Here is another interview from this year’s GenCon, in which I spoke briefly with a number of self-published or independently-published authors in the authors’ alley. In this interview, I spoke with Lee Cherolis, writer and co-creator of a webcomic and graphic novel series called Little Guardians.
Me: Tell me about your books.
Lee: Little Guardians is a fantasy adventure graphic novel series; we’re also serializing online two pages a week. We put out a book whenever we have enough pages. This story arc will span 13 chapters and six books. We have Book One out now and Book Two coming out very shortly, in a few weeks. It follows two young people, Idem and Subira. Idem is training to be the next guardian, his father is the village protector, and Subira works in the local item shop, selling potions and magical items to adventurers that come by. The story kicks off with a demon attack on the village’s annual zucchini festival, and the kids are swept up in all the excitement and danger and demons.
Me: How did you get started doing this graphic novel?
Lee: My friend and I—from hanging out through our local cartoonist meetup group, we meet monthly and just hang out and talk comics. We decided after a while that we wanted to work together, and, you know, it’s like “What do you want to do?” “Well, how about a fantasy adventure thing?” We just came up with the idea, co-created it, wrote the backstory, and then he took over writing the scripts and I did the art.
Me: So you started it as a webcomic and put it out as graphic novels when you had enough?
Lee: Yeah. The webcomic side of it’s just for online promotion. I think any comic really needs to be online and in print. I mean, why do one and not the other?
Me: Are you self-published, small press published…?
Lee: You could say we’re our own small press. We do it all ourselves, our own promotional and marketing, our own distribution, our own printing. We work with a local printer. It’s all from us, do-it-yourself guys.
Me: The comic is basically complete online up to where it is in print form?
Lee: We’re up through Chapter Four right now. We’ll be taking a short break, and then we’ll be back with Chapter Five by the end of the year.
Me: Is there extra stuff in the books for people who buy the books?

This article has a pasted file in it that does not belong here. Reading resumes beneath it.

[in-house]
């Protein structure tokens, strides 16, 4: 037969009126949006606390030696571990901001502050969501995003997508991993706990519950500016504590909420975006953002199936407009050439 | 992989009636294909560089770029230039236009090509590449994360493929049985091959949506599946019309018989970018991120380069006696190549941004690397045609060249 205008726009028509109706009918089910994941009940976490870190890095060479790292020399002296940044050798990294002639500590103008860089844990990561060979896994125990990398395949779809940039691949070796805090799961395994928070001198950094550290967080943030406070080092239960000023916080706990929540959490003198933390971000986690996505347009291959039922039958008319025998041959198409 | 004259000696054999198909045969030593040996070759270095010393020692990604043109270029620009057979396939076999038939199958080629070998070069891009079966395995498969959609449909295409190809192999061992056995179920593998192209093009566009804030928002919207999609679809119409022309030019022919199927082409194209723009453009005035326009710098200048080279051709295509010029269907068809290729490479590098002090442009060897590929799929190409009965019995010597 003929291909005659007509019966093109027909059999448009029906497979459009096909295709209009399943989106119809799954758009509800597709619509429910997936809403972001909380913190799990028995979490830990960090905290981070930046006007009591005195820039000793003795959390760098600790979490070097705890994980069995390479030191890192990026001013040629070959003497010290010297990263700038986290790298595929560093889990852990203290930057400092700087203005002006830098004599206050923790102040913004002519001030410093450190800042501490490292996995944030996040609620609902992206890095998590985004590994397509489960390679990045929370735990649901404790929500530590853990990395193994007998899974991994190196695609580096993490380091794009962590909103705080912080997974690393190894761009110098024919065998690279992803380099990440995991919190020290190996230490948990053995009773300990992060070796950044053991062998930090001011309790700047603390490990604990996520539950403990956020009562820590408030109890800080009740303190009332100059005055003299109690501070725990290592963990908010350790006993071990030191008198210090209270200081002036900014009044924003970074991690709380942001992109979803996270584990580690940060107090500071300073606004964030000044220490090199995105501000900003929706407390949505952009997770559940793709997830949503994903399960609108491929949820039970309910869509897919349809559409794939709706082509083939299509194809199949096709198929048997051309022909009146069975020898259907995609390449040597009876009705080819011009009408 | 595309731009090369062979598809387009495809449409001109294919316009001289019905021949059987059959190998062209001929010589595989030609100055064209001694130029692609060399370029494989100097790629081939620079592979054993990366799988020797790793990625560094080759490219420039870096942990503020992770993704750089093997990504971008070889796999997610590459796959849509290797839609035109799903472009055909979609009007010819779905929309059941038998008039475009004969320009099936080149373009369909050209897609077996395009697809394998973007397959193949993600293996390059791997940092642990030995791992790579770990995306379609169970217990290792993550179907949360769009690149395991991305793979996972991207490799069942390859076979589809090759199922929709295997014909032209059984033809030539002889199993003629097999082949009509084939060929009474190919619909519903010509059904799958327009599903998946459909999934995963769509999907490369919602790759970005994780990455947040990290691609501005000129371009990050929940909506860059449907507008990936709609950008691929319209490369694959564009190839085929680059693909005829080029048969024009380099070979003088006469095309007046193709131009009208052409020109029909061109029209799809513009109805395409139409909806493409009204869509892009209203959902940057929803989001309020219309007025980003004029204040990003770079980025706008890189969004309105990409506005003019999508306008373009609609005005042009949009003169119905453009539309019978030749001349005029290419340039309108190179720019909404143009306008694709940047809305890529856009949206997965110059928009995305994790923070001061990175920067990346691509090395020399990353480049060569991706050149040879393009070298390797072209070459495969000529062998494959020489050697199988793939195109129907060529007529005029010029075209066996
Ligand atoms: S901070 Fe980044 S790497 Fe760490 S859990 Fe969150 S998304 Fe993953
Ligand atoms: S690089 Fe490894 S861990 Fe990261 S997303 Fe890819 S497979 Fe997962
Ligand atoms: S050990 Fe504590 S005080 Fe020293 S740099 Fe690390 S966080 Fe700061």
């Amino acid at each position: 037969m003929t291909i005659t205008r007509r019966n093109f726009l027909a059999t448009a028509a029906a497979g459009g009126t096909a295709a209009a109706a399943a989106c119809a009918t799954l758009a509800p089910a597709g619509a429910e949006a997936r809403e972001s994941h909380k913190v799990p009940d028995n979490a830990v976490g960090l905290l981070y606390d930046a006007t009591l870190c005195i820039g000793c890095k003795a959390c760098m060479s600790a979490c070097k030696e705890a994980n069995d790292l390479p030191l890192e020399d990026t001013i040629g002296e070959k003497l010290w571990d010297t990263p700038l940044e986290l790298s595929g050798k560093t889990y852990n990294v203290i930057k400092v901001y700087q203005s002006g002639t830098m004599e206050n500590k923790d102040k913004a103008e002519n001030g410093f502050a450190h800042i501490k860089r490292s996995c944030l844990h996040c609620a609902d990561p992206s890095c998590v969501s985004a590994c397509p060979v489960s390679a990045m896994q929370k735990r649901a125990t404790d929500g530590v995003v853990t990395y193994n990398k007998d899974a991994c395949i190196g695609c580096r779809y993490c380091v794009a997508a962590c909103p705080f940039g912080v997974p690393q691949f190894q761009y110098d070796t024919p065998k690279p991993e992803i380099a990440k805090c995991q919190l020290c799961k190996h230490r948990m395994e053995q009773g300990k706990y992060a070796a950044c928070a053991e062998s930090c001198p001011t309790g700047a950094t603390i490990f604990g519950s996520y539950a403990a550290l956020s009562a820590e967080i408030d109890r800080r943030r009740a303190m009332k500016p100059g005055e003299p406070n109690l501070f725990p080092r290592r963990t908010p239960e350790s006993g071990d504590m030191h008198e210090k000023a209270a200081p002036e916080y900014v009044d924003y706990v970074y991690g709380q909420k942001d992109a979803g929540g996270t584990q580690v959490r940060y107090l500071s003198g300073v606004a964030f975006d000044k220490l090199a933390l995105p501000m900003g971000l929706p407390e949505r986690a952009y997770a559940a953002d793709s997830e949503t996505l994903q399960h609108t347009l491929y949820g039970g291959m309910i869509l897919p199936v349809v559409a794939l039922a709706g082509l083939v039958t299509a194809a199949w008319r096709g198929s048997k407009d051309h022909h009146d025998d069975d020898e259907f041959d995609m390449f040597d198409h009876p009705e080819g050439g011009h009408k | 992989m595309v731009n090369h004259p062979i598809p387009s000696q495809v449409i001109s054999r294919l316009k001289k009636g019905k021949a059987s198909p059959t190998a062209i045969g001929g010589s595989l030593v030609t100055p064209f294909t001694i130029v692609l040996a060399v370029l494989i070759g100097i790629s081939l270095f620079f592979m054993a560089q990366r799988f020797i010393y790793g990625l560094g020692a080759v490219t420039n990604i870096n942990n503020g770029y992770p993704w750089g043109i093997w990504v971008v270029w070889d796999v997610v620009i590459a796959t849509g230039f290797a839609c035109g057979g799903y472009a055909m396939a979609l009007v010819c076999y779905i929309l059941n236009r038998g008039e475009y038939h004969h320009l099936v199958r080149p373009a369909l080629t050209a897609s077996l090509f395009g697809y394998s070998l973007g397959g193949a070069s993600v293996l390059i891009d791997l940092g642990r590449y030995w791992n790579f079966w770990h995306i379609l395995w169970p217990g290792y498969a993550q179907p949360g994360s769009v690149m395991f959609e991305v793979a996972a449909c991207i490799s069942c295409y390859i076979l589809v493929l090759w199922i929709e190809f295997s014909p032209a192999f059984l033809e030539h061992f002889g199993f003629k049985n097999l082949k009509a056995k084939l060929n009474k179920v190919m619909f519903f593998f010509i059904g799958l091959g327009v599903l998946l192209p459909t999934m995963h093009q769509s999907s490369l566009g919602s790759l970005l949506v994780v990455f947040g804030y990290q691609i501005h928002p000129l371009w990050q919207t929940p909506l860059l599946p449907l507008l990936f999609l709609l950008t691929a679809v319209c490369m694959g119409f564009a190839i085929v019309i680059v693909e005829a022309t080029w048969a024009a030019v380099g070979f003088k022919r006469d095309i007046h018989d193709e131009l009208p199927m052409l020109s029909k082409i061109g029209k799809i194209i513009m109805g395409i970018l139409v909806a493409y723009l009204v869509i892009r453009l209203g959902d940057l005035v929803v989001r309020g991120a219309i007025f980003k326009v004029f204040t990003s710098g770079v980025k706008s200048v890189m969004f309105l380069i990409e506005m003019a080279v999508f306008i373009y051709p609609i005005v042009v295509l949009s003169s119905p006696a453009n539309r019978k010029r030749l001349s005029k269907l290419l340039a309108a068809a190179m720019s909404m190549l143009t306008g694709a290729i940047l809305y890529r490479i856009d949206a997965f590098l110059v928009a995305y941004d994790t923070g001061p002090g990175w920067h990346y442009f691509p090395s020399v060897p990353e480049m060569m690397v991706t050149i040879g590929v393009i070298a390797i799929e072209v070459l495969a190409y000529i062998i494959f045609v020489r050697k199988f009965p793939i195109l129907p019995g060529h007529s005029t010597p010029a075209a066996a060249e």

Lee: The book is a totally different reading experience. I highly recommend the print, reading it all the way straight through in print, because most people don’t like coming back just for a page every other day or a couple pages a week. I don’t know what it is about print, but there’s still something awesome about having a book in your hands. You don’t get the same attention to detail, you don’t get the same immersion into the world that you do, reading it little bits at a time online. But yeah, we do have sometimes bonus stories, sometimes bonus illustrations that are only in the books. Check it out online if you like it; check out our store. Every book sale helps support us getting to conventions, promoting the book, putting out new merch and print and art.
Me: What do you get out of a convention like this?
Lee: We raise funds to print more books, that’s the main thing. Secondary, we get to network with other artists. I come to a show like this and I come away with a stack of business cards and they’re all people that maybe I’ll work with in the future; maybe we’ll just end up splitting a hotel room at a convention somewhere. You never know. You just come to meet people and sell your book.
Me: What advice would you have for a newcomer who was considering starting in graphic novels?
Lee: Do it! Get started right away; don’t wait. A lot of people are like, “Oh, I’m not ready, my art’s not there yet where I want it to be,” and I say you don’t have to start your thousand-page graphic novel right now, but do a short story. Just get started making comics and the more you do it, the better it will be, and the more you’ll be motivated to start that big project. Get some experience under your belt, get some pages done.
Me: Apart from the webcomic and convention, what other promotions have you been doing? Do you have a presence on social media?
Lee: Absolutely. I have a personal account, and a separate account for the comic on pretty much every social media web site you can think of. And I update them all several times a week.
Me: I appreciate you taking the time to speak with me.